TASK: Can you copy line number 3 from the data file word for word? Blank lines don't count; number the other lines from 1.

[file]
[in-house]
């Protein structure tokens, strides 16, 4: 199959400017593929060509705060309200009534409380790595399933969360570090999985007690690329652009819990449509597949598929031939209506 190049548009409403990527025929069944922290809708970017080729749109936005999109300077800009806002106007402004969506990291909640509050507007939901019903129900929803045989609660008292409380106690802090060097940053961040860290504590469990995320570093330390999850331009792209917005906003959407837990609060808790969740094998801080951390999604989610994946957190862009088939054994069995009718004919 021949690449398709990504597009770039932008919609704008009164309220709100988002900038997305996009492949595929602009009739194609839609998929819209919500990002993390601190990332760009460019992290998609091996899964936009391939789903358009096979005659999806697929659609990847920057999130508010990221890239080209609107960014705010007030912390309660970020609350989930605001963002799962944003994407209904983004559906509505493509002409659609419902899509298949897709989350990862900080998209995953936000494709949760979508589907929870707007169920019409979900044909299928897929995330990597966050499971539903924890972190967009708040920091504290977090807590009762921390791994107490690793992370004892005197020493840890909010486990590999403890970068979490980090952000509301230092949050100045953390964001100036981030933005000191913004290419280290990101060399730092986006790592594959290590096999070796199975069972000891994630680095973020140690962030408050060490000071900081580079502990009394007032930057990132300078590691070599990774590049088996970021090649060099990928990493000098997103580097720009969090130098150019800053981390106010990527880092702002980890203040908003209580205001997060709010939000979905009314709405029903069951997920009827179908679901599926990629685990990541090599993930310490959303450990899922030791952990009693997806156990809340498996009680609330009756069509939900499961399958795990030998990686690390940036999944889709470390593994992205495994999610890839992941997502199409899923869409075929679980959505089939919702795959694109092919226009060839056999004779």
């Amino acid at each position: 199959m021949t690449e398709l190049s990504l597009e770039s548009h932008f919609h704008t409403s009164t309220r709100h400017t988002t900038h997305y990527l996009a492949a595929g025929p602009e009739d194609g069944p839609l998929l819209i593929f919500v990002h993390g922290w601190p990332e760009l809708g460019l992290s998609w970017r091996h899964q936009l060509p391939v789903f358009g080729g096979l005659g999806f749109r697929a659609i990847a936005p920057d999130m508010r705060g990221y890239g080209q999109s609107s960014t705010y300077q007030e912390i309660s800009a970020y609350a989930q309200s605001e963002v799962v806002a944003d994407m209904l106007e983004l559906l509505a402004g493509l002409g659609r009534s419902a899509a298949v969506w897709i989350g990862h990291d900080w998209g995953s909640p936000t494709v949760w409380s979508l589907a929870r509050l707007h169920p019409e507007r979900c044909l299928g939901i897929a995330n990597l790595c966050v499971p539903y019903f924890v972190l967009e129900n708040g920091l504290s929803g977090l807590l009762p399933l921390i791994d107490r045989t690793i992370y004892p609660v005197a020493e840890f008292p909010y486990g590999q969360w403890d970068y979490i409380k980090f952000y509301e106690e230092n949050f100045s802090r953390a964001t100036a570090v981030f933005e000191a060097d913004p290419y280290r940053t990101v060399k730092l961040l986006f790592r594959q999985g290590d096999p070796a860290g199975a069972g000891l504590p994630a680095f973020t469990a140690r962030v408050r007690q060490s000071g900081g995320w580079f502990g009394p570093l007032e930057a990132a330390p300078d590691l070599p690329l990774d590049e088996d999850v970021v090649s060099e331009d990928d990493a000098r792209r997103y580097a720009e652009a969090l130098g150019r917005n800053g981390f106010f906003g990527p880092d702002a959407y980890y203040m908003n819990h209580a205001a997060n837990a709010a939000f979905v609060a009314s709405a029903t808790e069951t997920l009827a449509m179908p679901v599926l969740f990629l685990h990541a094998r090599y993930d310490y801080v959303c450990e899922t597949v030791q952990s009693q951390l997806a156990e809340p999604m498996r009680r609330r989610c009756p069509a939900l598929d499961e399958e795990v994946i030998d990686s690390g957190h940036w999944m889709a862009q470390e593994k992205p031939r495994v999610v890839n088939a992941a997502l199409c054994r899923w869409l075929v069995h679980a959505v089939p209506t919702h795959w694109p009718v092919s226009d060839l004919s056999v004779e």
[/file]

């Amino acid at each position: 199959m021949t690449e398709l190049s990504l597009e770039s548009h932008f919609h704008t409403s009164t309220r709100h400017t988002t900038h997305y990527l996009a492949a595929g025929p602009e009739d194609g069944p839609l998929l819209i593929f919500v990002h993390g922290w601190p990332e760009l809708g460019l992290s998609w970017r091996h899964q936009l060509p391939v789903f358009g080729g096979l005659g999806f749109r697929a659609i990847a936005p920057d999130m508010r705060g990221y890239g080209q999109s609107s960014t705010y300077q007030e912390i309660s800009a970020y609350a989930q309200s605001e963002v799962v806002a944003d994407m209904l106007e983004l559906l509505a402004g493509l002409g659609r009534s419902a899509a298949v969506w897709i989350g990862h990291d900080w998209g995953s909640p936000t494709v949760w409380s979508l589907a929870r509050l707007h169920p019409e507007r979900c044909l299928g939901i897929a995330n990597l790595c966050v499971p539903y019903f924890v972190l967009e129900n708040g920091l504290s929803g977090l807590l009762p399933l921390i791994d107490r045989t690793i992370y004892p609660v005197a020493e840890f008292p909010y486990g590999q969360w403890d970068y979490i409380k980090f952000y509301e106690e230092n949050f100045s802090r953390a964001t100036a570090v981030f933005e000191a060097d913004p290419y280290r940053t990101v060399k730092l961040l986006f790592r594959q999985g290590d096999p070796a860290g199975a069972g000891l504590p994630a680095f973020t469990a140690r962030v408050r007690q060490s000071g900081g995320w580079f502990g009394p570093l007032e930057a990132a330390p300078d590691l070599p690329l990774d590049e088996d999850v970021v090649s060099e331009d990928d990493a000098r792209r997103y580097a720009e652009a969090l130098g150019r917005n800053g981390f106010f906003g990527p880092d702002a959407y980890y203040m908003n819990h209580a205001a997060n837990a709010a939000f979905v609060a009314s709405a029903t808790e069951t997920l009827a449509m179908p679901v599926l969740f990629l685990h990541a094998r090599y993930d310490y801080v959303c450990e899922t597949v030791q952990s009693q951390l997806a156990e809340p999604m498996r009680r609330r989610c009756p069509a939900l598929d499961e399958e795990v994946i030998d990686s690390g957190h940036w999944m889709a862009q470390e593994k992205p031939r495994v999610v890839n088939a992941a997502l199409c054994r899923w869409l075929v069995h679980a959505v089939p209506t919702h795959w694109p009718v092919s226009d060839l004919s056999v004779e």